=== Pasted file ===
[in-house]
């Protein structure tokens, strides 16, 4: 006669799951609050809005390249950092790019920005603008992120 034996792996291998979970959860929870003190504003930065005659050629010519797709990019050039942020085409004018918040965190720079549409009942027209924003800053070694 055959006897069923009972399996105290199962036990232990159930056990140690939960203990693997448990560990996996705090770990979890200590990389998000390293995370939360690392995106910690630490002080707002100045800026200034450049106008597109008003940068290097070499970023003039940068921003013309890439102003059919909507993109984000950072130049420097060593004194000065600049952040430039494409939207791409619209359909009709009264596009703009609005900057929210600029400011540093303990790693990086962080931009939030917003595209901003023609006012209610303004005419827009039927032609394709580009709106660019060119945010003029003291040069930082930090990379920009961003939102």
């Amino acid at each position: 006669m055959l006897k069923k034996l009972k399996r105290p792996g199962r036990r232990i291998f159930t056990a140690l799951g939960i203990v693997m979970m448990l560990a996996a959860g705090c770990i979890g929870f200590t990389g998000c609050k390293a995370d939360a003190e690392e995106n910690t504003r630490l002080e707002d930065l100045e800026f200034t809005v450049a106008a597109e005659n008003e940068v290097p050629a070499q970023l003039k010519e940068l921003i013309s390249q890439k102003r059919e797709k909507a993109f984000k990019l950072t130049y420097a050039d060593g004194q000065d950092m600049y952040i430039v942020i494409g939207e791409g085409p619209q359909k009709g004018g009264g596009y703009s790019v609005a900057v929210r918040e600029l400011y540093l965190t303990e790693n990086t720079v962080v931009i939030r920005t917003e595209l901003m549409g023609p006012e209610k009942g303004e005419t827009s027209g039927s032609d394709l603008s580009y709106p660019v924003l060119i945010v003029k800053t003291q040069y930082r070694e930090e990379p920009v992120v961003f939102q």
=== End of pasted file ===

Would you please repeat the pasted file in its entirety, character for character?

[in-house]
């Protein structure tokens, strides 16, 4: 006669799951609050809005390249950092790019920005603008992120 034996792996291998979970959860929870003190504003930065005659050629010519797709990019050039942020085409004018918040965190720079549409009942027209924003800053070694 055959006897069923009972399996105290199962036990232990159930056990140690939960203990693997448990560990996996705090770990979890200590990389998000390293995370939360690392995106910690630490002080707002100045800026200034450049106008597109008003940068290097070499970023003039940068921003013309890439102003059919909507993109984000950072130049420097060593004194000065600049952040430039494409939207791409619209359909009709009264596009703009609005900057929210600029400011540093303990790693990086962080931009939030917003595209901003023609006012209610303004005419827009039927032609394709580009709106660019060119945010003029003291040069930082930090990379920009961003939102």
């Amino acid at each position: 006669m055959l006897k069923k034996l009972k399996r105290p792996g199962r036990r232990i291998f159930t056990a140690l799951g939960i203990v693997m979970m448990l560990a996996a959860g705090c770990i979890g929870f200590t990389g998000c609050k390293a995370d939360a003190e690392e995106n910690t504003r630490l002080e707002d930065l100045e800026f200034t809005v450049a106008a597109e005659n008003e940068v290097p050629a070499q970023l003039k010519e940068l921003i013309s390249q890439k102003r059919e797709k909507a993109f984000k990019l950072t130049y420097a050039d060593g004194q000065d950092m600049y952040i430039v942020i494409g939207e791409g085409p619209q359909k009709g004018g009264g596009y703009s790019v609005a900057v929210r918040e600029l400011y540093l965190t303990e790693n990086t720079v962080v931009i939030r920005t917003e595209l901003m549409g023609p006012e209610k009942g303004e005419t827009s027209g039927s032609d394709l603008s580009y709106p660019v924003l060119i945010v003029k800053t003291q040069y930082r070694e930090e990379p920009v992120v961003f939102q």